The 2018 Six Invitational felt like a big budget remake of last year’s event: there was a $500,000 prize pool, twice as many seats in the new arena, and twice as many teams competing over the event’s six days.
There’s a sense that Rainbow Six Siege has matured in the last year. You can see that in the game, but it’s never been more obvious. Last year’s world champions, Continuum, were wearing Evil Genius jerseys this year, and the competition was more recognisable too, with teams like Liquid, FaZe Clan and Rogue fighting it out to be crowned as winners. he production values were significantly improved, and Ubisoft’s plans for Rainbow Six Siege are only just getting started.
Ubisoft’s two year Siege esports roadmap brings five levels of competition, from local grassroots events all the way up to twice-yearly majors produced in partnership with ESL that will bring the cream of worldwide Siege talent together.
This jump to a longer esports cycle is designed to give players and organisations greater stability, which creates a more reliable platform for investing into the esport. Ubisoft has a strong idea of what’s going on with the game until 2020, which means organisations can nd out the plan and make informed financial decisions.
Feeding into the top-tier majors is the Rainbow Six Pro League, which will be moving from a three month rotation to a six month rotation, meaning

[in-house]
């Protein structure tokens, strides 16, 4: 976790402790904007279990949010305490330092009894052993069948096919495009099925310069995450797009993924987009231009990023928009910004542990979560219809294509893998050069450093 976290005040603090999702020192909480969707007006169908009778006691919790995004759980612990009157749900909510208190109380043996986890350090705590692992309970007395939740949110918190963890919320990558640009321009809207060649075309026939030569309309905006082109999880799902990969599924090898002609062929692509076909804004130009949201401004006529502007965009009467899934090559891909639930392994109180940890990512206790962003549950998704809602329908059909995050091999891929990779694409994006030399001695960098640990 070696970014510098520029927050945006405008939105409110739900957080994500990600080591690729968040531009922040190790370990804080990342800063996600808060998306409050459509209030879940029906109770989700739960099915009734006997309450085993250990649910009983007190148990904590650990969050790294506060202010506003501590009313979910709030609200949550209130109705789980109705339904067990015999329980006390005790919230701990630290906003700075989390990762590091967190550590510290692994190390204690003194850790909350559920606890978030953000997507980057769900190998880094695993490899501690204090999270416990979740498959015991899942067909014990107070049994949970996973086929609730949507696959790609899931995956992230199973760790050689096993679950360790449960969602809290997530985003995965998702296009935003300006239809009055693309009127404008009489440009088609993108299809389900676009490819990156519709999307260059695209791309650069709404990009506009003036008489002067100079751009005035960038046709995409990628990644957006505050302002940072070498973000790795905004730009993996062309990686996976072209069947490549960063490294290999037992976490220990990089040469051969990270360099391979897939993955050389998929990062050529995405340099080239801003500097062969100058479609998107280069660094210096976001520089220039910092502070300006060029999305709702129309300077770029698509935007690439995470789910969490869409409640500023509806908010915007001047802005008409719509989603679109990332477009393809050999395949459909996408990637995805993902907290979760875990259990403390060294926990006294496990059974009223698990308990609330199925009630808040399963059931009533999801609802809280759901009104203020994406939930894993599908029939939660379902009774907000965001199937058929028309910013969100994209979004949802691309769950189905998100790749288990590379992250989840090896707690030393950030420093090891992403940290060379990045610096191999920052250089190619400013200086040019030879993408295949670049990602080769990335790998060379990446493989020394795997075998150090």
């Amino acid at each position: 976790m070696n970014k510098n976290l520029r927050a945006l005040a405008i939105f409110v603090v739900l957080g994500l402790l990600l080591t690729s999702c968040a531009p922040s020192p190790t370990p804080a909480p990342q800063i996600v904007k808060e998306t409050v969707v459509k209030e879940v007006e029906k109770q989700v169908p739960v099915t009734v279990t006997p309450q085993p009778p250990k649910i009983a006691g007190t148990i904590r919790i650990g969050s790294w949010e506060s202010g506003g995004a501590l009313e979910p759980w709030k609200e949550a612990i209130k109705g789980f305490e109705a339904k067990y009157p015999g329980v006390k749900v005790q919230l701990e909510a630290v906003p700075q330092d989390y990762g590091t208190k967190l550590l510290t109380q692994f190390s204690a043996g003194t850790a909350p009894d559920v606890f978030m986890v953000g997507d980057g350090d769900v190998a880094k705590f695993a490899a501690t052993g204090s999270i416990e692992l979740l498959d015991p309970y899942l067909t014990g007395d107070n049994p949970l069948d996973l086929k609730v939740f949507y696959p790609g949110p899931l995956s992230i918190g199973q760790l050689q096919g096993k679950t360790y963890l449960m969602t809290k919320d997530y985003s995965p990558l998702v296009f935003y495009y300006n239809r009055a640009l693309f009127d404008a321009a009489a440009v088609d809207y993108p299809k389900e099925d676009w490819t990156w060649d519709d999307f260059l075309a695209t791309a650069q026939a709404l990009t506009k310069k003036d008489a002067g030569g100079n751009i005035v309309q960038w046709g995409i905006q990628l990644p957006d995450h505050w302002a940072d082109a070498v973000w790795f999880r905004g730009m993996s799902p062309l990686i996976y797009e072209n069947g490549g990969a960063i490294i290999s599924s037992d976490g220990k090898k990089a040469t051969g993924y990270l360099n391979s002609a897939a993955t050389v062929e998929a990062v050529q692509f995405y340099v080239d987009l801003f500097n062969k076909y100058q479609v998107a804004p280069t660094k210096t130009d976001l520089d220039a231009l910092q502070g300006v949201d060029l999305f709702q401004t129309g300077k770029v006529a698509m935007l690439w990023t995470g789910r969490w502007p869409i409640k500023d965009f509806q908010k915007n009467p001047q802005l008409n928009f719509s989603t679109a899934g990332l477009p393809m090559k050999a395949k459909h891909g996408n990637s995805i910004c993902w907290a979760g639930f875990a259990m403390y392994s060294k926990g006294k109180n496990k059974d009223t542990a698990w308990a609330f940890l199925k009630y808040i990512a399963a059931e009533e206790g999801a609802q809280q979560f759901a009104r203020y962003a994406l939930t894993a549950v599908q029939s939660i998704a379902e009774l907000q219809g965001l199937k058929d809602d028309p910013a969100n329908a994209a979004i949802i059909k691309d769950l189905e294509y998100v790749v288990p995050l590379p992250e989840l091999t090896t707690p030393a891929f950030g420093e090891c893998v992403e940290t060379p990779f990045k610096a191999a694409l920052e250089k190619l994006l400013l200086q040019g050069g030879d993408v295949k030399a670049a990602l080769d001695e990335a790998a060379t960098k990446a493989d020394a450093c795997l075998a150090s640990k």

a longer season with a chance for everyone involved to play each other.
Below this is a series of tournaments taking place at Dreamhack events, an extension of the partnership between Ubisoft and ESL’s owners MTG, who owns Dreamhack. LAN events are a huge part of Siege’s esports strategy moving forwards.
Both as a game and an esport Siege is still growing, with over 27m uniques and a hope that the free weekend accompanying the Six Invitational will have pushed that number over 30m. At this stage, the game’s esports popularity and its success with players appear to be closely connected, with the dripfeed of new content and the constant changing meta winning the game fans and making it highly watchable.
If you’re looking to invest in esports, Rainbow Six Siege seems to be the place to do it. If you’re looking for a successful model for launching an esports game, it might seem a little slow, but there’s no denying that, at the 2018 Six Invitational at least, the hard work paid off and created enviable success for the publisher